A tyrosine kinase inhibitor (TKI) is a pharmaceutical drug that inhibits tyrosine kinases. Tyrosine kinases are enzymes responsible for the activation of many proteins by signal transduction cascades. The proteins are activated by adding a phosphate group to the protein (phosphorylation), a step that TKIs inhibit. TKIs are typically used as anticancer drugs. For example, they have substantially improved outcomes in chronic myelogenous leukemia.
They are also called tyrphostins, the short name for “tyrosine phosphorylation inhibitor”, originally coined in a 1988 publication, which was the first description of compounds inhibiting the catalytic activity of the epidermal growth factor receptor (EGFR).
The 1988 study was the first demonstration of a systematic search and discovery of small-molecular-weight inhibitors of tyrosine phosphorylation, which do not inhibit protein kinases that phosphorylate serine or threonine residues and can discriminate between the kinase domains of the EGFR and that of the insulin receptor. It was further shown that in spite of the conservation of the tyrosine-kinase domains one can design and synthesize tyrphostins that discriminate between even closely related protein tyrosine kinases such as EGFR and its close relative HER2.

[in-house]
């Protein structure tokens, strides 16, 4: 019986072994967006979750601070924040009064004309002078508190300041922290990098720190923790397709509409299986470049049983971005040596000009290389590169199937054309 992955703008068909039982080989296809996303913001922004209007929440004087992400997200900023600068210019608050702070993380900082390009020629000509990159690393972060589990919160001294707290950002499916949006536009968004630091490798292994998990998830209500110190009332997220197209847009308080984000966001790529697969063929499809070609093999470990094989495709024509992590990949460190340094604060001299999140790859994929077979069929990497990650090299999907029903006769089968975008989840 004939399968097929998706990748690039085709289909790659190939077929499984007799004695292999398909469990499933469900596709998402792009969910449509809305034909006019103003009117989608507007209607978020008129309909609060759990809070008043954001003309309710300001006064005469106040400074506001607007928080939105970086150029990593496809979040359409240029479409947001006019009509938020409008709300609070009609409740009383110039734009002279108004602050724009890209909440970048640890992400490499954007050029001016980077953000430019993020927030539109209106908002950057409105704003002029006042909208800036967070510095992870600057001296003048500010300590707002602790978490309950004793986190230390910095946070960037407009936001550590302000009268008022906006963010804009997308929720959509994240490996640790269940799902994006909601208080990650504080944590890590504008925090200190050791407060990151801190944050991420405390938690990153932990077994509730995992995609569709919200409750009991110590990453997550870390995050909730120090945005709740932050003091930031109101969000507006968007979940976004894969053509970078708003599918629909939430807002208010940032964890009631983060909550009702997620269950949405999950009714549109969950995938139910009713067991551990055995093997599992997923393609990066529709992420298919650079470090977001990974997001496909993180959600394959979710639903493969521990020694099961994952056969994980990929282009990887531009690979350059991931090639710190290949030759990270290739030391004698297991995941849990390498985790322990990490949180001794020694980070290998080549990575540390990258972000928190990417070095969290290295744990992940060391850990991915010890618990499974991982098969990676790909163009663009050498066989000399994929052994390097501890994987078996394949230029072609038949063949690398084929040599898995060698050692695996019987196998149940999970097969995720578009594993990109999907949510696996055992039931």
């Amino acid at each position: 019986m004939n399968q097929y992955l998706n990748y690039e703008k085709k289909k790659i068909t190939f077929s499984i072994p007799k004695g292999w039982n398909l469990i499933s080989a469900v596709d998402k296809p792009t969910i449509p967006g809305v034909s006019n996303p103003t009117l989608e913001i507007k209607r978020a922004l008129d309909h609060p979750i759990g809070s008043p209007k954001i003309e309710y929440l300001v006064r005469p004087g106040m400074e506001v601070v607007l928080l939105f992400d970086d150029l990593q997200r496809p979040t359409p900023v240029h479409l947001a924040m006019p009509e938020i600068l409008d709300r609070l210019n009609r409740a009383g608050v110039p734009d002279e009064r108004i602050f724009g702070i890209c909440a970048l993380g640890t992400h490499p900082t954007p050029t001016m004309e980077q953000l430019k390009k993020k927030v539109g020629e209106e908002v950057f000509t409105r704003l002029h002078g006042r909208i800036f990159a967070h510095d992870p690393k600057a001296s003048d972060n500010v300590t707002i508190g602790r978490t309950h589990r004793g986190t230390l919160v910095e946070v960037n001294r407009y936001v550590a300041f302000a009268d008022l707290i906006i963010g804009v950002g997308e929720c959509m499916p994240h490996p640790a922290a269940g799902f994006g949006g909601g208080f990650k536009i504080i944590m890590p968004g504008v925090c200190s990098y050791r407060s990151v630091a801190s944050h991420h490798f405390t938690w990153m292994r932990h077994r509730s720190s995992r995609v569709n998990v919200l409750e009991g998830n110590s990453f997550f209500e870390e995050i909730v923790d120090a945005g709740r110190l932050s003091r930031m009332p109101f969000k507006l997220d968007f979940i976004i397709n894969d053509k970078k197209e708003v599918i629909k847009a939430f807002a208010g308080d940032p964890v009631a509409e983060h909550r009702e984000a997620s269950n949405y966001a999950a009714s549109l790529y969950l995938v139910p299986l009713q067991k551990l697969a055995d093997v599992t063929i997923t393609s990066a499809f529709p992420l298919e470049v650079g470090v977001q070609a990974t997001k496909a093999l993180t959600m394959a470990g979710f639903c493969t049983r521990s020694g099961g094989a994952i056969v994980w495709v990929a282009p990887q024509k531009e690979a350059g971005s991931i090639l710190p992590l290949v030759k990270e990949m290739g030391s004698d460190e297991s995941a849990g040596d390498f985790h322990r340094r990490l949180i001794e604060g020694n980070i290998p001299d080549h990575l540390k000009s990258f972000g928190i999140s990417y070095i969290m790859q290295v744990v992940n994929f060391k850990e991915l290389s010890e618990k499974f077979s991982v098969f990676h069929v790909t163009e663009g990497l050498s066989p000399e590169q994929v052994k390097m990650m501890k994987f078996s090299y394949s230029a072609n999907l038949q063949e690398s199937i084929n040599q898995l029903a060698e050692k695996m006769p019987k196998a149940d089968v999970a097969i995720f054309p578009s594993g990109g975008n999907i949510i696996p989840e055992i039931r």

Development of drugs
Numerous TKIs aiming at various tyrosine kinases have been generated by the originators of these compounds and proven to be effective anti-tumor agents and anti-leukemic agents. Based on this work imatinib was developed against chronic myelogenous leukemia (CML) and later gefitinib and erlotinib aiming at the EGF receptor. Sunitinib, an inhibitor of the receptors for FGF, PDGF and VEGF is also based on early studies on TKIs aiming at VEGF receptors.
TKIs operate by four different mechanisms: they can compete with adenosine triphosphate (ATP), the phosphorylating entity, the substrate or both or can act in an allosteric fashion, namely bind to a site outside the active site, affecting its activity by a conformational change. Recently TKIs have been shown to deprive tyrosine kinases of access to the Cdc37-Hsp90 molecular chaperone system on which they depend for their cellular stability, leading to their ubiquitylation and degradation. Signal transduction therapy can in principle also apply for non-cancer proliferative diseases and for inflammatory conditions. Until now TKIs have not been developed for the treatment of such conditions.
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